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Unlocking Santos

I have to use a magnetic tag on the key ring to unlock the condo’s front door—BEEP—then the same magnetic tag to unlock the second door five steps further—BEEP. Then I use it again to unlock the building’s door—BEEP—and a regular, boring metal key opens the apartment’s door.

When I go out, I have to lock the apartment’s door, press a white button to release the building door, use the magnetic tag to unlock the first door downstairs and press on another button to release the final door.

“It’s a quiet street, no worries here,” my Airbnb host mentioned when she first showed me how to get in and out.

She wasn’t being sarcastic—it is a quiet street and a safe neighbourhood.

Welcome to Santos.

It was supposed to be a short night and an early start in São Paulo—the city was just a pit stop—but I didn’t hear my alarm and only left at noon. Oops. Fortunately, going to Santos is easy, buses leave from Terminal Jabaquara every twenty minutes or so.

I bought my ticket at 1:20 p.m. for the 1:30 p.m. bus.

It was pouring rain for the entire 70-minute-long trip and I was hoping the driver could see the road better than me. It was still cloudy and stormy when we arrived in Santos, but at least it was warmer than in São Paulo.

And this was the first of an endless series of naive observations about Santos, a city I had never set foot in and where I hadn’t planned to stop.

So, why Santos? Basically because it’s the closest city to São Paulo and it’s on the coast. The biggest seaport in Latin America is a popular weekend getaway for Paulistas—it would be mine too.

Now, I had reasonable expectations about Santos. It’s a port, so the beach was unlikely to be clean. It’s close to São Paulo, so probably as cloudy and rainy as in the megalopolis.

And that was about the extent of my knowledge about Santos.

I glanced at Google Maps and went out to explore.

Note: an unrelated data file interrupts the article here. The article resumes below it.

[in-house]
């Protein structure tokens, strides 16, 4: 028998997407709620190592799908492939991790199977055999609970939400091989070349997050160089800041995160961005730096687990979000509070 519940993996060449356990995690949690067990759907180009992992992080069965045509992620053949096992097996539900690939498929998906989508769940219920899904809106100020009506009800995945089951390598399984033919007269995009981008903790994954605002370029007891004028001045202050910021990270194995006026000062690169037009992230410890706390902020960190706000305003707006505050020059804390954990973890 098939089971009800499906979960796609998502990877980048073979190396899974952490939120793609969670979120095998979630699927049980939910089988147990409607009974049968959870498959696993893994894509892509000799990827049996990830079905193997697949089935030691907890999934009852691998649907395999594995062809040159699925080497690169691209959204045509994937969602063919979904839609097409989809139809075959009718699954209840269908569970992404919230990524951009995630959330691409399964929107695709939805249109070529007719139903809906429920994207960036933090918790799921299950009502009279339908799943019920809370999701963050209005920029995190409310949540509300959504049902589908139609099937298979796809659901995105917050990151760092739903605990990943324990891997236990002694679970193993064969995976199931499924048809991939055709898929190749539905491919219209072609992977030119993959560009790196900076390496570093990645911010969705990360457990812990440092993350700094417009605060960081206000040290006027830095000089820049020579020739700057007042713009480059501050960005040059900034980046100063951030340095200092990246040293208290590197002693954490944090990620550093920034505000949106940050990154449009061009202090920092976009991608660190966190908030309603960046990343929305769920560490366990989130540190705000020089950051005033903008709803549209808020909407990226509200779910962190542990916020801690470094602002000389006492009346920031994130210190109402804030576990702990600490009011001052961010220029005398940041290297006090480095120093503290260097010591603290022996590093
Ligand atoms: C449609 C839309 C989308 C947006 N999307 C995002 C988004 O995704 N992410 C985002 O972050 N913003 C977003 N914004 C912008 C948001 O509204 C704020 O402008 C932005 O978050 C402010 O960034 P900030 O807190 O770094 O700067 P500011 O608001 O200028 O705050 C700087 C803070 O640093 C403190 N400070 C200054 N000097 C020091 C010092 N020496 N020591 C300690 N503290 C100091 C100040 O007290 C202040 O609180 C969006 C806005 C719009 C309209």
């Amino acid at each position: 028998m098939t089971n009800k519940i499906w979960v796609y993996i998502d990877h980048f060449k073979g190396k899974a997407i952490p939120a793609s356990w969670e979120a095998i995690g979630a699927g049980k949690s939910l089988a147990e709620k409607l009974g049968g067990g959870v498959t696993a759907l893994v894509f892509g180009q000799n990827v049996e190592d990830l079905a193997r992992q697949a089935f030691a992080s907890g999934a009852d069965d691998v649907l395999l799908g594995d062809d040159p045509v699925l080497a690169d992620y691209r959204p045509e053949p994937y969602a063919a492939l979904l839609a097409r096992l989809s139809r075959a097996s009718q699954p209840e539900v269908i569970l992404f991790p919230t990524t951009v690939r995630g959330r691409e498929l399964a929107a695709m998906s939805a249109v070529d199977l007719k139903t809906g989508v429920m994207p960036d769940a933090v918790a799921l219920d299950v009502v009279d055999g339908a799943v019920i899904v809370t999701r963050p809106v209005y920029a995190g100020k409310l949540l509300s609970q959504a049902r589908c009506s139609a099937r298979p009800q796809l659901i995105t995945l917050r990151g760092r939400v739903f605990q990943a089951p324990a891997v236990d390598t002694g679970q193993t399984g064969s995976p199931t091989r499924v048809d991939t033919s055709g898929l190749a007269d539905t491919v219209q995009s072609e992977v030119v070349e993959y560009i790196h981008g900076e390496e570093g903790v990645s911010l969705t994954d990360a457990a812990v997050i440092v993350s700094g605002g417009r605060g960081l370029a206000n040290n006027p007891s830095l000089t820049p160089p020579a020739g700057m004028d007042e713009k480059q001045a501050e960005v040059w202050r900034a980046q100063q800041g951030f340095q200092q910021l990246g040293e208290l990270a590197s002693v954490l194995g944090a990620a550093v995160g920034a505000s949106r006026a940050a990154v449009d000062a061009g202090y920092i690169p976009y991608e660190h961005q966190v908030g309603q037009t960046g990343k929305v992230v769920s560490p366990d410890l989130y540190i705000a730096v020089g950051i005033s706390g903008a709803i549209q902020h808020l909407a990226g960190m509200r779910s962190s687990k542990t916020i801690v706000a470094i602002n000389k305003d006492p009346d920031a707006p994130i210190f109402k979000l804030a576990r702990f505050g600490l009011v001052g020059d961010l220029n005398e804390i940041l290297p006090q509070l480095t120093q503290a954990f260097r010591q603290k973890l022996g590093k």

Three hours later, I had discovered that:

  • Santos is one of these places where restaurants only serve lunch and close at 3 p.m.
  • The city layout was confusing, probably because located mostly on the island of São Vicente—on islands, you take a street and end up going around and around.
  • There was a tramway that looked like Nantes’ tramway.
  • Locals use canals as landmarks—Canal 7 is the port, Canal 1 is the stadium, Canal 6 is the aquarium, etc. Yes, actual drainage canals.
  • Said canals run perpendicular to the beach and into the sea. Just in case I was delusional enough to think the beach was clean… yeah, definitely not.

“It’s weird, it feels… old. Old-fashioned shopping malls, traditional Brazilian food—nothing exotic, think feijoada… Even the Airbnb reminds me of my downstairs neighbours’ apartment in Nantes. Nothing wrong with it, but I could see an old couple living here, yet the owner must be my age.”

“Like, no IKEA furniture kind of apartment?” Feng laughed.

“YES! It’s exactly that! Orange tiled walls, beige couch… very 1970s. Actually, it feels like Santos boomed a few decades ago and now, it’s mostly home to retired Paulistas. I keep on seeing old couples walking their dog. All the hipsters are in São Paulo.”

It didn’t take me long to realize that like Aracaju, Santos is a mostly a Brazilian getaway. It doesn’t cater to international tourists and it probably doesn’t get a lot of them anyway—locals assume I’m from São Paulo, like every “foreigner” asking for directions.

The only English speaker I met was a dog.

Sou Brasileiro,” the owner explained. “But we adopted him while on holidays in Hawaii, so he only understands English. Sit. Easy.

It’s okay, I’ll figure it out. I finally found a paper map. “Santos, para viver o ano todo” it says on the front.

Not going to move here ever, but I’m going to “unlock” Santos and figure it out.

Terminal Jabaquara, São Paulo
Terminal Jabaquara, São Paulo
São Paulo to Santos
São Paulo to Santos
São Paulo to Santos
São Paulo to Santos
São Paulo to Santos
São Paulo to Santos

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